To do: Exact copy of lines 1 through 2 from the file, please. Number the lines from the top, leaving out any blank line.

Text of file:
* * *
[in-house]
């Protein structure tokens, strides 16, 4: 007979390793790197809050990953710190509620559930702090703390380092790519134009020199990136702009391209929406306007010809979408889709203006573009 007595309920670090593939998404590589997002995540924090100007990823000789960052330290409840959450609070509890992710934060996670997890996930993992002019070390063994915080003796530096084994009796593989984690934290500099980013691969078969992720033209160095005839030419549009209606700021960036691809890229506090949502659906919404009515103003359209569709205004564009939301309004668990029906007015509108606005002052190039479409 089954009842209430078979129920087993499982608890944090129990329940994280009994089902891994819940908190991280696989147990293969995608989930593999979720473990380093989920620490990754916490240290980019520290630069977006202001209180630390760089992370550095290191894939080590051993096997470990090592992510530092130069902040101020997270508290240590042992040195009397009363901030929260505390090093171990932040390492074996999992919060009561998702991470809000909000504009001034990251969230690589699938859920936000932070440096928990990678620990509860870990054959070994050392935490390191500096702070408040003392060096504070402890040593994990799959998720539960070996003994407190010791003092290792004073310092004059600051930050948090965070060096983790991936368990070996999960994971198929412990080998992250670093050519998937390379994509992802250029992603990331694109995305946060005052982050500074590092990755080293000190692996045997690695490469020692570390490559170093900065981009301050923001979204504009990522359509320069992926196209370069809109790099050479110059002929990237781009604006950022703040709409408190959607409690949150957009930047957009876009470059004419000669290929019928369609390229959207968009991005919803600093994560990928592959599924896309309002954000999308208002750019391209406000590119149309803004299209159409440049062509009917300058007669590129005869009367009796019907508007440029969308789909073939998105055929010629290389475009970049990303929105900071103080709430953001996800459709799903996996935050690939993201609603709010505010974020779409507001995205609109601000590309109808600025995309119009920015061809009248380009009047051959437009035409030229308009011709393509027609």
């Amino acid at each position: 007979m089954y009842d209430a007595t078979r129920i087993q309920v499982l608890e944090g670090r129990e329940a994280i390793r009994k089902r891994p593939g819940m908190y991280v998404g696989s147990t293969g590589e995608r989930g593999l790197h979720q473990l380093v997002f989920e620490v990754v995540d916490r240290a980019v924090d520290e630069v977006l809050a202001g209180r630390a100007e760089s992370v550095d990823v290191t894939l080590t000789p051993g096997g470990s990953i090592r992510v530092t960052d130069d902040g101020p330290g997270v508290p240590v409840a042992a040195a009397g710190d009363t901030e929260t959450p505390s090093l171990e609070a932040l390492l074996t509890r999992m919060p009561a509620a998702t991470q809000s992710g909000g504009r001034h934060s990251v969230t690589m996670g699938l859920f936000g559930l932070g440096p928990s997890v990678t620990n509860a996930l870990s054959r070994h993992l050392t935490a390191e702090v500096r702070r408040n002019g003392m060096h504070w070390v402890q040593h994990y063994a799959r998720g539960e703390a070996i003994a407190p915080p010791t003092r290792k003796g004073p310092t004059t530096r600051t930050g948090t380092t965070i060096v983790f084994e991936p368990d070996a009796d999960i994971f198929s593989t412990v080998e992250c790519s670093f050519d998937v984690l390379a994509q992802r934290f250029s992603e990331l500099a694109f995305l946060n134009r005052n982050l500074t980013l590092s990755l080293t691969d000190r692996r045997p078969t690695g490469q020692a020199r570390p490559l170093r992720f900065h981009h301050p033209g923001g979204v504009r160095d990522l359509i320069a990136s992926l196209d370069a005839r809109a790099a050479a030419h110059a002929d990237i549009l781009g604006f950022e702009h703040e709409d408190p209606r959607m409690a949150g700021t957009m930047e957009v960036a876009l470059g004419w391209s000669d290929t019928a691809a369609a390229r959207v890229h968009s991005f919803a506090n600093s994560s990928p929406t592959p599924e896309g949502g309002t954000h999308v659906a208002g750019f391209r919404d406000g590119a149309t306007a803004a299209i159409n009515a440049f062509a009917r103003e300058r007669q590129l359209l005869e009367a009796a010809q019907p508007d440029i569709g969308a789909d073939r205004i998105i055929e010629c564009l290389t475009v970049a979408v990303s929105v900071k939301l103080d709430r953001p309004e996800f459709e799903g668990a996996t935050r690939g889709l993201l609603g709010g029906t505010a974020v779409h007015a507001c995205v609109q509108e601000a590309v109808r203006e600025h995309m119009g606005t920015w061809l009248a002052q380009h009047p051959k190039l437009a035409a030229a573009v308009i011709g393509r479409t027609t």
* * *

[in-house]
């Protein structure tokens, strides 16, 4: 007979390793790197809050990953710190509620559930702090703390380092790519134009020199990136702009391209929406306007010809979408889709203006573009 007595309920670090593939998404590589997002995540924090100007990823000789960052330290409840959450609070509890992710934060996670997890996930993992002019070390063994915080003796530096084994009796593989984690934290500099980013691969078969992720033209160095005839030419549009209606700021960036691809890229506090949502659906919404009515103003359209569709205004564009939301309004668990029906007015509108606005002052190039479409 089954009842209430078979129920087993499982608890944090129990329940994280009994089902891994819940908190991280696989147990293969995608989930593999979720473990380093989920620490990754916490240290980019520290630069977006202001209180630390760089992370550095290191894939080590051993096997470990090592992510530092130069902040101020997270508290240590042992040195009397009363901030929260505390090093171990932040390492074996999992919060009561998702991470809000909000504009001034990251969230690589699938859920936000932070440096928990990678620990509860870990054959070994050392935490390191500096702070408040003392060096504070402890040593994990799959998720539960070996003994407190010791003092290792004073310092004059600051930050948090965070060096983790991936368990070996999960994971198929412990080998992250670093050519998937390379994509992802250029992603990331694109995305946060005052982050500074590092990755080293000190692996045997690695490469020692570390490559170093900065981009301050923001979204504009990522359509320069992926196209370069809109790099050479110059002929990237781009604006950022703040709409408190959607409690949150957009930047957009876009470059004419000669290929019928369609390229959207968009991005919803600093994560990928592959599924896309309002954000999308208002750019391209406000590119149309803004299209159409440049062509009917300058007669590129005869009367009796019907508007440029969308789909073939998105055929010629290389475009970049990303929105900071103080709430953001996800459709799903996996935050690939993201609603709010505010974020779409507001995205609109601000590309109808600025995309119009920015061809009248380009009047051959437009035409030229308009011709393509027609």